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There's a lot you need to know before flying a drone in Maine, but programs at UMA can help with that

The tour made its way to the University of Maine at Augusta in Bangor campus on Wednesday.

AUGUSTA, Maine — The University of Maine at Augusta is showcasing its remotely piloted aircraft programs through events happening across the state. The purpose is to show Mainers the value of drones in different industries.

On Wednesday, the introductory event made its way to the campus in Bangor. 

According to a press release, UMA is the only university in Maine to offer an unmanned aerial system pilot training program. 

Daniel Leclair, the director of education and research for UMA's Unmanned Aircraft Systems, said a wide range of students are interested in drones.

"We cross a lot of different demographics, in that we do have first responders, and we do have traditional college students. We have students in our early college program that are high school students, as well as people looking to either change jobs or looking for a job in retirement," Leclair said.

Leclair said being a certified drone pilot can be particularly useful to first responders. For example, drones can assist with crash reconstruction. 

"They don't have to close a road down for long periods of time, and they can just fly a drone over the accident scene for 15 minutes," Leclair said.

It can also be helpful in handling a variety of different types of situations, even ones making headlines in Maine recently.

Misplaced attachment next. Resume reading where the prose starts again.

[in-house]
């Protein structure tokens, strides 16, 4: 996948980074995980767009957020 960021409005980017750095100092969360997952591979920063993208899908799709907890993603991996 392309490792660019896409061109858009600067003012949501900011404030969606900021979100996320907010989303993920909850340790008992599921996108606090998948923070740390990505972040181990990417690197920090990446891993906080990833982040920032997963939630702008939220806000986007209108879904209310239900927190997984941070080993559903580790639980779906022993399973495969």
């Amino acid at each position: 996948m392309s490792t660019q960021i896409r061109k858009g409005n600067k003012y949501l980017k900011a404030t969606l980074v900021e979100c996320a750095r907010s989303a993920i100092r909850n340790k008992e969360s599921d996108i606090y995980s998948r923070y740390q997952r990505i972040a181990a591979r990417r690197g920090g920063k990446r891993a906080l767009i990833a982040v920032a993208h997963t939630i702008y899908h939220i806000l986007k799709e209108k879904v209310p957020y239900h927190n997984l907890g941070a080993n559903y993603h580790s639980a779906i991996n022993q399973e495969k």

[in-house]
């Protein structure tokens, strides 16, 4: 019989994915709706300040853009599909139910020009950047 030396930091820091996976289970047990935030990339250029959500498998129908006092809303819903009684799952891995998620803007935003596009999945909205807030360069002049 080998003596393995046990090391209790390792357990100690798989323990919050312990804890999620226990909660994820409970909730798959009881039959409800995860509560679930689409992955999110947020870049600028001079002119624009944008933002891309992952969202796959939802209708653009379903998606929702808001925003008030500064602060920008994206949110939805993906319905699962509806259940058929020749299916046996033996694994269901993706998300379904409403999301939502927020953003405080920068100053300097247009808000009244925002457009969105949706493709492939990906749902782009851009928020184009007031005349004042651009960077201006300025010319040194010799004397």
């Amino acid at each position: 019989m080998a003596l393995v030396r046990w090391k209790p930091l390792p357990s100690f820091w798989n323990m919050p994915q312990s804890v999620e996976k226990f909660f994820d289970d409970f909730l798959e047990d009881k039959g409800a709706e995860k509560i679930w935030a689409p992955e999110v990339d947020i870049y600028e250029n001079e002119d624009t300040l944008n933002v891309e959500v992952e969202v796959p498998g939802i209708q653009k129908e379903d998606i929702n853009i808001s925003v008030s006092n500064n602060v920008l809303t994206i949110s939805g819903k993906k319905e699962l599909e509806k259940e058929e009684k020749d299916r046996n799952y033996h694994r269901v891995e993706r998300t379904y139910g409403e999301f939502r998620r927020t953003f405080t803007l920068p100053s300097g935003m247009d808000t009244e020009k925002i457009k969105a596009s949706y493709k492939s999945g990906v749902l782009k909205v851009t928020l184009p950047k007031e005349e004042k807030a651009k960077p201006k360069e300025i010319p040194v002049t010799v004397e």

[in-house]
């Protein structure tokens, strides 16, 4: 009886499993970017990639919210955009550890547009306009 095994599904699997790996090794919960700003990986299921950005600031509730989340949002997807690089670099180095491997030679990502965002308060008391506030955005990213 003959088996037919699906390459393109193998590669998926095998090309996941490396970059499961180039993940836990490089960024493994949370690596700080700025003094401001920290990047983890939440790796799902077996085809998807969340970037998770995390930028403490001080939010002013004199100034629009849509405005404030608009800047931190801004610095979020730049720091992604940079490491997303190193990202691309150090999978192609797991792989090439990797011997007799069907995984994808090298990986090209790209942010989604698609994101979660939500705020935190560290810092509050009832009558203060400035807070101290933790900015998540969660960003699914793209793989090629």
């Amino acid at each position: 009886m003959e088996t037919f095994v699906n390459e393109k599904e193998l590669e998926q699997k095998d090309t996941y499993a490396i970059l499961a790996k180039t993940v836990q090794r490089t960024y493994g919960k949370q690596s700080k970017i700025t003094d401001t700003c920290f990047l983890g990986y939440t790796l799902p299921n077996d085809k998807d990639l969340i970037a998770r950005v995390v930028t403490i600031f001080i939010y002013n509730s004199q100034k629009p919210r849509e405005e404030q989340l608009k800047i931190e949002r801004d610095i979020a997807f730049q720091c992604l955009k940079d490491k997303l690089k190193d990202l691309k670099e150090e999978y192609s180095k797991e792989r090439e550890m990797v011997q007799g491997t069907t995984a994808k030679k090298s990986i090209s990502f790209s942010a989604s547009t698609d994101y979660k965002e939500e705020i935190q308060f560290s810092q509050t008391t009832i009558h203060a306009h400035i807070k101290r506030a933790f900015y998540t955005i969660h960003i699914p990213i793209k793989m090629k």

"A lot of the park rangers here in Maine are using their drones looking for sharks and also for lost people," Leclair said. 

Thomas Fennell works for the Penobscot Emergency Management Agency and is working on getting his remotely piloted aircraft certification. He said he hopes to introduce this type of technology to his department. 

"Just having that aerial imagery to get like volumes of flood impacts, the amount of soil that was dispersed, or in wildfires, you can get the range of where it's going and where it could in the future," Fennell said.

In addition to retrieving information at a faster pace, it's also more efficient, often reducing the amount of manpower needed for a job.

"To do the work that a drone can do in the field would be like 15 people to, you know, get that amount of information," Fennell said.

"In the future, who knows. It's gonna be ... we haven't even imagined what we're gonna be doing with them," Leclair said.

There are only three remaining stops for this statewide tour:

  • UMA Houlton Center: Thursday, 1 to 4 p.m.
  • UMA East Millinocket Center: Friday, 9 a.m. to noon
  • UMA Brunswick Center: Sept. 9, noon to 3 p.m.

UMA offers a bachelor's degree in applied science with a remotely piloted aircraft major, a 31-credit hour certificate in Unmanned Aerial Systems, and a basic commercial drone course to prepare for the FAA Part 107 Commercial Remote Pilot certificate.

For more information about these programs, click here

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